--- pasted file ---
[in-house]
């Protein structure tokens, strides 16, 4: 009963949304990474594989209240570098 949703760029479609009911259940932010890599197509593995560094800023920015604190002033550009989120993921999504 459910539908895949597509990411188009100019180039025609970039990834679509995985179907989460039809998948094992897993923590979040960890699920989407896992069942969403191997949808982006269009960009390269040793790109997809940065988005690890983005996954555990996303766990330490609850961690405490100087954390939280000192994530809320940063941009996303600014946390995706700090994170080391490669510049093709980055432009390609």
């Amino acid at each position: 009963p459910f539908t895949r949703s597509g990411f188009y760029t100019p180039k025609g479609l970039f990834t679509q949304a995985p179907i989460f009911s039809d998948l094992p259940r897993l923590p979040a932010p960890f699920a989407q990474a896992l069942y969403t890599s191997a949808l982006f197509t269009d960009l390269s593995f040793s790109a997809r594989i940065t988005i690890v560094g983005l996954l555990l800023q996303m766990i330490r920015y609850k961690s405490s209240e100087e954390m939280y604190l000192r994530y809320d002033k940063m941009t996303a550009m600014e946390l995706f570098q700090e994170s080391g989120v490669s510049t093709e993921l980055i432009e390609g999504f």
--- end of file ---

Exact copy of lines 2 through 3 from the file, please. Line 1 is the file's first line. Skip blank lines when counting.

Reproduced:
């Protein structure tokens, strides 16, 4: 009963949304990474594989209240570098 949703760029479609009911259940932010890599197509593995560094800023920015604190002033550009989120993921999504 459910539908895949597509990411188009100019180039025609970039990834679509995985179907989460039809998948094992897993923590979040960890699920989407896992069942969403191997949808982006269009960009390269040793790109997809940065988005690890983005996954555990996303766990330490609850961690405490100087954390939280000192994530809320940063941009996303600014946390995706700090994170080391490669510049093709980055432009390609």
């Amino acid at each position: 009963p459910f539908t895949r949703s597509g990411f188009y760029t100019p180039k025609g479609l970039f990834t679509q949304a995985p179907i989460f009911s039809d998948l094992p259940r897993l923590p979040a932010p960890f699920a989407q990474a896992l069942y969403t890599s191997a949808l982006f197509t269009d960009l390269s593995f040793s790109a997809r594989i940065t988005i690890v560094g983005l996954l555990l800023q996303m766990i330490r920015y609850k961690s405490s209240e100087e954390m939280y604190l000192r994530y809320d002033k940063m941009t996303a550009m600014e946390l995706f570098q700090e994170s080391g989120v490669s510049t093709e993921l980055i432009e390609g999504f």